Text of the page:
This is a 1974 BBC1 screen-grab of one of the original Midlands Today journalists Geoffrey Green – reporting on how transplant surgeons removed a Birmingham man’s kidney not realising he was still alive. Green, who was from Coventry, did his first BBC broadcast on radio in 1950. He died in 2003. Thanks to Andrew Hewkin for sharing this.
The following comments were left on the Pebble Mill Facebook page:
Colin Pierpoint: ‘I remember Geoffrey, we occasionally had a chat in the corridor, and I am sure I worked with him editing his radio 4, and earlier Midland Home Service reports at Pebble Mill and Broad Street. A nice man. Never self important, but a friendly colleague with a laugh and a smile. I remember him laughing at the funny notice in the PM lift about one of our managers. I also came across him on the end of the line with a COOBE doing football reports. Always cooperative. In Broad Street Control Room we used to ring down the line to see if anyone had arrived, and every time Geoffery Green had just put the headphones on, we heard “You rotten bastards!” come down the music line. But always in a light hearted way, and we would all have a laugh about it.’
Pete Smith (former Midlands Today cameraman): ‘Worked with him many times.. a proper gent, lovely man.’
Wendy Edwards: ‘Gronker! Legend of the Newsroom.’
David Lowe: ‘“Hello Flower” was always the greeting I got from him.’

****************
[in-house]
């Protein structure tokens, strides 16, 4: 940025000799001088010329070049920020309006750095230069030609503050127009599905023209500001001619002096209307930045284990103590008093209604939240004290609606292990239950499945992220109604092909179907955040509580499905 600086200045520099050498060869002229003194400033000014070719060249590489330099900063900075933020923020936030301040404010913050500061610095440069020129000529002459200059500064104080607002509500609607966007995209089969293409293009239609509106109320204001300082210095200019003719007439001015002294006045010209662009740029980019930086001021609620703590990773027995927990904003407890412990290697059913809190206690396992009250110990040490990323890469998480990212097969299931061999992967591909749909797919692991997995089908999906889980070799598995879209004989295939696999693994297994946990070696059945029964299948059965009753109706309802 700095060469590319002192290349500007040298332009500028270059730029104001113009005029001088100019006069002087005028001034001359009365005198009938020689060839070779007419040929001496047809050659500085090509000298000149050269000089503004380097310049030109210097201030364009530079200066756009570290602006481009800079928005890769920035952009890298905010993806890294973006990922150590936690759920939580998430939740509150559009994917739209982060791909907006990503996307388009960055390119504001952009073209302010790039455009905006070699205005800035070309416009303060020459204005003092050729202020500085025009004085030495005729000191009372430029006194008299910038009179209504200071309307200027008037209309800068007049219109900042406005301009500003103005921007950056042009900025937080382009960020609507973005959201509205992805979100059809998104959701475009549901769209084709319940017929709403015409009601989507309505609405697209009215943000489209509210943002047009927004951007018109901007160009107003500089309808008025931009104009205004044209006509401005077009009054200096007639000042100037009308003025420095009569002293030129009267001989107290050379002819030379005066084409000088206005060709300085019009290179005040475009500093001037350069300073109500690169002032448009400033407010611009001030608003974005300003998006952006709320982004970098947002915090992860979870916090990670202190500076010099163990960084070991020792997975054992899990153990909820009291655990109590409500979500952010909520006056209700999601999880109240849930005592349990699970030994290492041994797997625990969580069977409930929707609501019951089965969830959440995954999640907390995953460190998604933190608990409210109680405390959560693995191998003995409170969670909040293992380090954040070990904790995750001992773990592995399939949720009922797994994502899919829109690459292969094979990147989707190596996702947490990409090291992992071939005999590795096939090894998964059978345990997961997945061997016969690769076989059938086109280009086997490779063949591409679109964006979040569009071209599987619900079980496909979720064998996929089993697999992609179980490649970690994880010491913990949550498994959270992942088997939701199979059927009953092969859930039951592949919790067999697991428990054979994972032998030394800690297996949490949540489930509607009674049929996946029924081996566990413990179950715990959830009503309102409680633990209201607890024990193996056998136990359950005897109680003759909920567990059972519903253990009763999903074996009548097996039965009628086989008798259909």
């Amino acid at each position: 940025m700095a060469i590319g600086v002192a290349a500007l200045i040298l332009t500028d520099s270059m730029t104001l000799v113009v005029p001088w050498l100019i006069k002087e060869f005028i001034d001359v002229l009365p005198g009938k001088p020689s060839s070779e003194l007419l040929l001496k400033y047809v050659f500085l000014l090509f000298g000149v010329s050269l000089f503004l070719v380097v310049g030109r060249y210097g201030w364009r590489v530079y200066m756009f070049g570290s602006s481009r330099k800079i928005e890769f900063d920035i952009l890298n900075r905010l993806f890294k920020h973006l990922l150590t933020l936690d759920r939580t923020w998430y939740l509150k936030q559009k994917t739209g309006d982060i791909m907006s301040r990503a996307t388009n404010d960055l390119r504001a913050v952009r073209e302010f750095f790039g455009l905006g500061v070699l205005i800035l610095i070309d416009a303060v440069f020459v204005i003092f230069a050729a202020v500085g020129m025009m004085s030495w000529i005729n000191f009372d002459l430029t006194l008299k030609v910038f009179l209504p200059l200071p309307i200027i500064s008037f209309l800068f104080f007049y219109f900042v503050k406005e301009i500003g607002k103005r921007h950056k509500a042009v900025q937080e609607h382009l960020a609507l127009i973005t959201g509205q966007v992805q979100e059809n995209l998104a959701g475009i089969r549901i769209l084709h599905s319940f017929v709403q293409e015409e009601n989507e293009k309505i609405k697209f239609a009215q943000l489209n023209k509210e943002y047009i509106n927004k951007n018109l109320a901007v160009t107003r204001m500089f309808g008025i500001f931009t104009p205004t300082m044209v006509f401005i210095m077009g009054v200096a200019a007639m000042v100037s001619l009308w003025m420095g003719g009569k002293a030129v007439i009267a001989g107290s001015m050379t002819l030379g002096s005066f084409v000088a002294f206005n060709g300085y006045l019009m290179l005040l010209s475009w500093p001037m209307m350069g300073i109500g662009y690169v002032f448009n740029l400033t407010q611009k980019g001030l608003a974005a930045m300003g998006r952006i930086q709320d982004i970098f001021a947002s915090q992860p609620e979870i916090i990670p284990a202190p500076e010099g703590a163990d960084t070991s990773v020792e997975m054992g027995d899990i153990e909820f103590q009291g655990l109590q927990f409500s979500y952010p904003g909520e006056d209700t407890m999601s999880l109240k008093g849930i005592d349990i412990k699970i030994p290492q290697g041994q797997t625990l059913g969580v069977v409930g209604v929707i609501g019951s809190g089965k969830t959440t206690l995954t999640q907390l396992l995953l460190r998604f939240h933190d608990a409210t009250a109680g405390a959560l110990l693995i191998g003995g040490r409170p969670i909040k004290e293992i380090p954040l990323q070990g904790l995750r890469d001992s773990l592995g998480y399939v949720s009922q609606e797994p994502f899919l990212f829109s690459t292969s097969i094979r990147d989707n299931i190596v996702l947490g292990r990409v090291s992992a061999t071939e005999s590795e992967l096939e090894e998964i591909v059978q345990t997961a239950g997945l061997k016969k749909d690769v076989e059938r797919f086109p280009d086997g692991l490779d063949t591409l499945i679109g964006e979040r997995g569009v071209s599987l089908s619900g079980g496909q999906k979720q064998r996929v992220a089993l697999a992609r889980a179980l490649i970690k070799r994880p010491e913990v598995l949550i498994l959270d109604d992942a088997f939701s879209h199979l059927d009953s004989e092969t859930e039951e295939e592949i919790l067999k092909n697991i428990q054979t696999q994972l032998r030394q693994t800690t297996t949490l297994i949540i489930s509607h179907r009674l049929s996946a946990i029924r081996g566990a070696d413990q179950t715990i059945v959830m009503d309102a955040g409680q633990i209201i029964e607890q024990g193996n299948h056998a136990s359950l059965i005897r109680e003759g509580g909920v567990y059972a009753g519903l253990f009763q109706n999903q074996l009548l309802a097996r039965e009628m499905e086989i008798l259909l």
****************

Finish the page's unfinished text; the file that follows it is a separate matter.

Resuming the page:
Conal O’Donnell: ‘Geoffrey “Gronker” Green was a great character and a thoroughly professional journalist. He earned his nickname “Gronker” doing live two ways into both radio and tv programmes when he’d ask the producer “how long do you want me to gronk on about this” If it was 45secs that is what you got -neither more nor less. During the 60s & 70s Geoffrey used to vie for airtime with Peter Colbourne over the polonged death throes of BMC/British Leyland/ BL/Rover in all its various guises.I do not recall the kidney story but Geoff turned out high quality accurate material for decade after decade. His live commentary of the RAF helicopter delicately putting in place the metal spire atop Coventry Cathedral was to me especially memorable.Geoffrey was a portly chap who never took himself too seriously. During one hilarious medieval battle re-enactment piece for Midlands Today he could be seen huffing and puffing across “the field of battle” every inch a modern re-incarnation of Shakespeare’s Falstaff. Geoff joined a Coventry news agency as soon as he left school, acting as a runner during the infamous blitz of 1940. I met Geoff occasionally for a drink at the Durham Ox, Shrewly, after his retirement.